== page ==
It’s a little more graphic than the movie and Anthony Perkins is a nicer looking version of Norman, but everything else is reassuringly simila
...more
Erin
The 1950's a simpler more innocent time when a man could dress up as his dead mother and kill people. Oh memories. Unless you live under a rock you know what Psycho is all about. The famous shower scene. I've seen the movie probably 40x I'm a Hitchcock fanatic but I had never read the book upon which the movie was based. I had watched a documentary about the man who inspired it Ed Gein, btw he was really psycho. I mean Mr. Gein inspired both Psycho and Buffalo Bill from Silence of the Lambs. Qui ...more
Bradley
Oct 25, 2016 rated it really liked it  ·  review of another edition
Shelves: 2016-shelf, horror
I've been meaning to get around to reading this defining work of horror for quite some time. In fact, SK recommended it to me within Danse Macabre, and I just knew that someday, somehow, I'd come back around to it.

Of course, this book was already old when I read that SK book back in '89 and now I feel kinda foolish for putting off this classic so damn long.

What's my excuse? I thought the story would be kinda... you know... old. Out of date. Without tension.

I really sh
...more
BAM The Bibliomaniac
Book bum club read "horrorween"

I’m one of the few who has never seen the movie. I’m so glad that was the case. I loved this book! Straight out of the real serial killer zone, but I forget which one, Norman is a real creeper.
Denisse
Oct 30, 2015 rated it really liked it  ·  review of another edition
4.5 I really enjoy the read. Something about the writing is so very…well, psycho. I’m sure, even if you know the big plot twist –who doesn’t- the book is addictive and completely interesting. It has a great inside-killer POV and a perfect pace, the last chapter is pure psychological gold. Special for psycho-thrillers fans and I would suggest reading the novel if you like the movie; youll definitely pay more attention to certain details. At the end Psycho is a great thriller book, it might have become the great hit thanks tpace, ...more
Quentin Wallace
Sep 10, 2014 rated it it was amazing  ·  review of another edition
If you ask the average person who wrote Psycho, they will probably say Alfred Hitchcock. But we here at Goodreads know better. The book and movie were released very close together, and the subject matter was really strong for the time.

I think the book and movie are probably equally as good, but the movie really went on to greater acclaim due to the direction of Hitchcock. The story was loosely based on Ed Gein (as was The Texas Chainsaw Massacre and a few more stories as well.) I think almost a
...more
K.D. Absolutely
Jun 09, 2011 rated it liked it  ·  review of another edition
Recommended to K.D. by: 501 Must Read Books (Mystery)
Well-written. Straightforward third-party alternating narrations. No wasted words. Memorable classic scenes that have the ability to stay in your mind for a long time. Who has not seen the movie? Who does not remember the shower scene? The house on the hill behind the hotel? The old woman sitting on a rocking chair by the window?

This is a classic crime book featuring the popular serial killer called Norman Bates. This 1959 book may not be the pioneer in this genre but the English film dire
...more
Vanessa
Oct 13, 2017 rated it really liked it  ·  review of another edition
Psycho felt like the perfect autumnal Halloween-month read. I'm a big fan of the Hitchcock film adaptation, and I always wanted to read this, so was excited to see it on display in my local library.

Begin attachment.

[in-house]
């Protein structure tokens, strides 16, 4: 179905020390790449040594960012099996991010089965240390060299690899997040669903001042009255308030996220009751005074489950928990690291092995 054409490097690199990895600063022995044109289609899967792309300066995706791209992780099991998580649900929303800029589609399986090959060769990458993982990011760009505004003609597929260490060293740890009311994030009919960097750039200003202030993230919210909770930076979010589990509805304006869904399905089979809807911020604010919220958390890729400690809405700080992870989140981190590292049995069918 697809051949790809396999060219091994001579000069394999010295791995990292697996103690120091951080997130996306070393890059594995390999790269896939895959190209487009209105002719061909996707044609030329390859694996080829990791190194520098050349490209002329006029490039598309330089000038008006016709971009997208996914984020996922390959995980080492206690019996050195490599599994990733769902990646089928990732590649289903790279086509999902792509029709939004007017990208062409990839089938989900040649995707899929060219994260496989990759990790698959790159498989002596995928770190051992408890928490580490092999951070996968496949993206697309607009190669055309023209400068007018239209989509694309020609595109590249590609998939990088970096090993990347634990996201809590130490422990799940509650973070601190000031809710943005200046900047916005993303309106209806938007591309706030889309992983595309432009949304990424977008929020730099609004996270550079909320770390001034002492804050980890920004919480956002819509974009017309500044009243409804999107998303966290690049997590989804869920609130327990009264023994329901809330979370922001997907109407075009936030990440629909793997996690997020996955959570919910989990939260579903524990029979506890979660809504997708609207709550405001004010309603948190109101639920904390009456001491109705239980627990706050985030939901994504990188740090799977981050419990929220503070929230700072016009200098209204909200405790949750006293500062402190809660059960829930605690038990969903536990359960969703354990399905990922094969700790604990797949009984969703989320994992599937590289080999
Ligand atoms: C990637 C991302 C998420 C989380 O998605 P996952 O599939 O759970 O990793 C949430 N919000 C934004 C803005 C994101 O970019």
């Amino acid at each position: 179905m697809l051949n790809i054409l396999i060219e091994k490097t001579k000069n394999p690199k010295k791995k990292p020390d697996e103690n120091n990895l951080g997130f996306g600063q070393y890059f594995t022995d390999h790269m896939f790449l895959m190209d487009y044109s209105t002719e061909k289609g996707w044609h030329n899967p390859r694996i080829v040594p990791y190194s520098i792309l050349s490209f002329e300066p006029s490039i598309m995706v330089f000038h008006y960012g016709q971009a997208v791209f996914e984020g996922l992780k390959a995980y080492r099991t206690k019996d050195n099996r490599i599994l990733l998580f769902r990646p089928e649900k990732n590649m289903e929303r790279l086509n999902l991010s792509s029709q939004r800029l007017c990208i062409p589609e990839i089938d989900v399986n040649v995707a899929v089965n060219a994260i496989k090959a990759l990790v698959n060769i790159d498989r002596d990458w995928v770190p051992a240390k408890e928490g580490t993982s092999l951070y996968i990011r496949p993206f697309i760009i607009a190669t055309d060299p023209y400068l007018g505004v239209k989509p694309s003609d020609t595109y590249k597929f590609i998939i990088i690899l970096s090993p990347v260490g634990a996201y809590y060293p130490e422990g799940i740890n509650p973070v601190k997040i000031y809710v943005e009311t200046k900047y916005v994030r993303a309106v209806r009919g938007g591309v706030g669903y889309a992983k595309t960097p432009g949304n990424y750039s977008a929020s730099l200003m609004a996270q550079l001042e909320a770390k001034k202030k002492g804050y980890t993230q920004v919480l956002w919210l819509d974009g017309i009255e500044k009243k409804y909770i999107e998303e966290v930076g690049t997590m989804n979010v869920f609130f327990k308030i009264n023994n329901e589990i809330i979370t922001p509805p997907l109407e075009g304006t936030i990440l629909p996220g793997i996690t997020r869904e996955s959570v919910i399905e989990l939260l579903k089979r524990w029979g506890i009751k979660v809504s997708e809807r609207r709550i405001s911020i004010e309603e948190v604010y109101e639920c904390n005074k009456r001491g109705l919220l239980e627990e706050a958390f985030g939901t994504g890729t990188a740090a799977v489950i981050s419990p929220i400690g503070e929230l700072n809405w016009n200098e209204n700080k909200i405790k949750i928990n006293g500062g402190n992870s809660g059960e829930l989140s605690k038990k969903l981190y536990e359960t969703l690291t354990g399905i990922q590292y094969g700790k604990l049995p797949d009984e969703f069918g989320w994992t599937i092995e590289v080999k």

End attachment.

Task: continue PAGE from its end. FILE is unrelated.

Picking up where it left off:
Bloch's original novel is a quick read, despite having a not so fast-paced plot, and really allows you to get into the head of not only Mary Crane, but of Norman Bates as well. Norman's chapters were absolutely fascinating, and I loved seeing the constant narrative through his mind twisting and turning as
...more
Tina
Nov 18, 2018 rated it it was amazing  ·  review of another edition
Shelves: e-reading, o
Dear Alfred Hitchcock, I understand you now! I understand, why you shot a movie based on this thriller! I can understand, how impressive, breathtaking and shocking this book had to be in 1959, when it was first published. Even now, even today - in 2018 this story keeps you tensed, fascinated and scared.
What I liked about it? EVERYTHING - The characters, the plot and the twists.
The horror movie "Psycho" is rightfully to be ranked as one of the greatest films of all times!
Cameron Chaney
This review is going to contain spoilers, for anyone who is unfamiliar with Psycho... in which case I say, "Bro, where you been?"

So, I did it. I finally read Psycho by Robert Bloch. Alfred Hitchcock's film adaptation of this novel is one of my all-time favorites--which is probably the case for you as well--but I never got around to reading the book until now. And I can't believe I'm actually saying this but... the movie is better.

While this source material for the film is very good and written in a way that is compulsively readabl
...more
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Around the Year i...: Psycho, by Robert Bloch 4 53 Jan 27, 2018 05:46PM  
Bookwarts Club of...: Psycho - Spoilers 6 16 Jan 10, 2018 07:00PM  
The Perks Of Bein...: Psycho - October 2017 6 81 Oct 14, 2017 04:42PM  
Goodreads Librari...: Book Title 3 10 Apr 23, 2017 07:45PM  
Horror Aficionados : January 2017 Group Listen: Psycho 42 63 Jan 28, 2017 05:15PM  

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Robert Albert Bloch was a prolific American writer. He was the son of Raphael "Ray" Bloch (1884, Chicago-1952, Chicago), a bank cashier, and his wife Stella Loeb (1880, Attica, Indiana-1944, Milwaukee, WI), a social worker, both of German-Jewish descent.

Bloch wrote hundreds of short stories and over twenty novels, usually crime fiction, science fiction, and, perhaps most influentially,
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Other books in the series

Psycho (3 books)
  • Psycho II (Psycho #2)
  • Psycho House (Psycho #3)
“I think perhaps all of us go a little crazy at times.” 225 likes
“Funny how we take it for granted that we know all there is to know about another person, just because we see them frequently or because of some strong emotional tie.” 191 likes